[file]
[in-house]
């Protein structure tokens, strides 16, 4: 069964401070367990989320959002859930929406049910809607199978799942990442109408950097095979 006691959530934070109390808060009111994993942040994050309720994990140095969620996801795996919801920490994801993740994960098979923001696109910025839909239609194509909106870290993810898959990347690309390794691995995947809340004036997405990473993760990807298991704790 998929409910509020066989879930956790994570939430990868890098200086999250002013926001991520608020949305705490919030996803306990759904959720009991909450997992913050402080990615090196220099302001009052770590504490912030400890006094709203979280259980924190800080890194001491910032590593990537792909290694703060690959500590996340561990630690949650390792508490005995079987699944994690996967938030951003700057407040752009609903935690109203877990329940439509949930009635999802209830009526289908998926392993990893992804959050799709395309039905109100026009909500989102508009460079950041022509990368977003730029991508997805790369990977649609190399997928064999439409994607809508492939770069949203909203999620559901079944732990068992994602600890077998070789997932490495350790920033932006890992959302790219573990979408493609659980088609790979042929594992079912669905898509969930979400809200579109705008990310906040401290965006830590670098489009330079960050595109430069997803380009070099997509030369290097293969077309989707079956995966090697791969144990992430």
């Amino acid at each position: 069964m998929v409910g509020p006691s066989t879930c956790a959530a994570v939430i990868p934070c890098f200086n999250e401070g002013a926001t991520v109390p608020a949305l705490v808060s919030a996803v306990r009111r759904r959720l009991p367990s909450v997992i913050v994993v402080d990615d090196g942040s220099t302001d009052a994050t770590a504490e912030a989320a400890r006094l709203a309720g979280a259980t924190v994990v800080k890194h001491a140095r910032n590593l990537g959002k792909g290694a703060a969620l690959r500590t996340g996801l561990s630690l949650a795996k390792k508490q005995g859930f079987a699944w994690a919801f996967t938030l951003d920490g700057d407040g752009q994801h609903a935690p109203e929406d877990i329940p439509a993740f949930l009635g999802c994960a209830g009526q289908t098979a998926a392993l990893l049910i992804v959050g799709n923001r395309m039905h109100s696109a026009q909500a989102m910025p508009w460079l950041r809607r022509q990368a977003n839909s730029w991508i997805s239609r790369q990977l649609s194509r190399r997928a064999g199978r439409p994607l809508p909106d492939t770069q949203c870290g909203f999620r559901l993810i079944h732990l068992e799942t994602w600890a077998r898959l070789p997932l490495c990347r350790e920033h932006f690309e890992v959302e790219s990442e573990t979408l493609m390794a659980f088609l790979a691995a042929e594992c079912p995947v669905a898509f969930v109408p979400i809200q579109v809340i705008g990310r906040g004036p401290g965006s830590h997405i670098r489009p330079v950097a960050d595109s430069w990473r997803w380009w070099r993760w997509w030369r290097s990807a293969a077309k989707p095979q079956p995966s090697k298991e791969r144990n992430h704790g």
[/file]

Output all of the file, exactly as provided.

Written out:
[in-house]
């Protein structure tokens, strides 16, 4: 069964401070367990989320959002859930929406049910809607199978799942990442109408950097095979 006691959530934070109390808060009111994993942040994050309720994990140095969620996801795996919801920490994801993740994960098979923001696109910025839909239609194509909106870290993810898959990347690309390794691995995947809340004036997405990473993760990807298991704790 998929409910509020066989879930956790994570939430990868890098200086999250002013926001991520608020949305705490919030996803306990759904959720009991909450997992913050402080990615090196220099302001009052770590504490912030400890006094709203979280259980924190800080890194001491910032590593990537792909290694703060690959500590996340561990630690949650390792508490005995079987699944994690996967938030951003700057407040752009609903935690109203877990329940439509949930009635999802209830009526289908998926392993990893992804959050799709395309039905109100026009909500989102508009460079950041022509990368977003730029991508997805790369990977649609190399997928064999439409994607809508492939770069949203909203999620559901079944732990068992994602600890077998070789997932490495350790920033932006890992959302790219573990979408493609659980088609790979042929594992079912669905898509969930979400809200579109705008990310906040401290965006830590670098489009330079960050595109430069997803380009070099997509030369290097293969077309989707079956995966090697791969144990992430």
């Amino acid at each position: 069964m998929v409910g509020p006691s066989t879930c956790a959530a994570v939430i990868p934070c890098f200086n999250e401070g002013a926001t991520v109390p608020a949305l705490v808060s919030a996803v306990r009111r759904r959720l009991p367990s909450v997992i913050v994993v402080d990615d090196g942040s220099t302001d009052a994050t770590a504490e912030a989320a400890r006094l709203a309720g979280a259980t924190v994990v800080k890194h001491a140095r910032n590593l990537g959002k792909g290694a703060a969620l690959r500590t996340g996801l561990s630690l949650a795996k390792k508490q005995g859930f079987a699944w994690a919801f996967t938030l951003d920490g700057d407040g752009q994801h609903a935690p109203e929406d877990i329940p439509a993740f949930l009635g999802c994960a209830g009526q289908t098979a998926a392993l990893l049910i992804v959050g799709n923001r395309m039905h109100s696109a026009q909500a989102m910025p508009w460079l950041r809607r022509q990368a977003n839909s730029w991508i997805s239609r790369q990977l649609s194509r190399r997928a064999g199978r439409p994607l809508p909106d492939t770069q949203c870290g909203f999620r559901l993810i079944h732990l068992e799942t994602w600890a077998r898959l070789p997932l490495c990347r350790e920033h932006f690309e890992v959302e790219s990442e573990t979408l493609m390794a659980f088609l790979a691995a042929e594992c079912p995947v669905a898509f969930v109408p979400i809200q579109v809340i705008g990310r906040g004036p401290g965006s830590h997405i670098r489009p330079v950097a960050d595109s430069w990473r997803w380009w070099r993760w997509w030369r290097s990807a293969a077309k989707p095979q079956p995966s090697k298991e791969r144990n992430h704790g």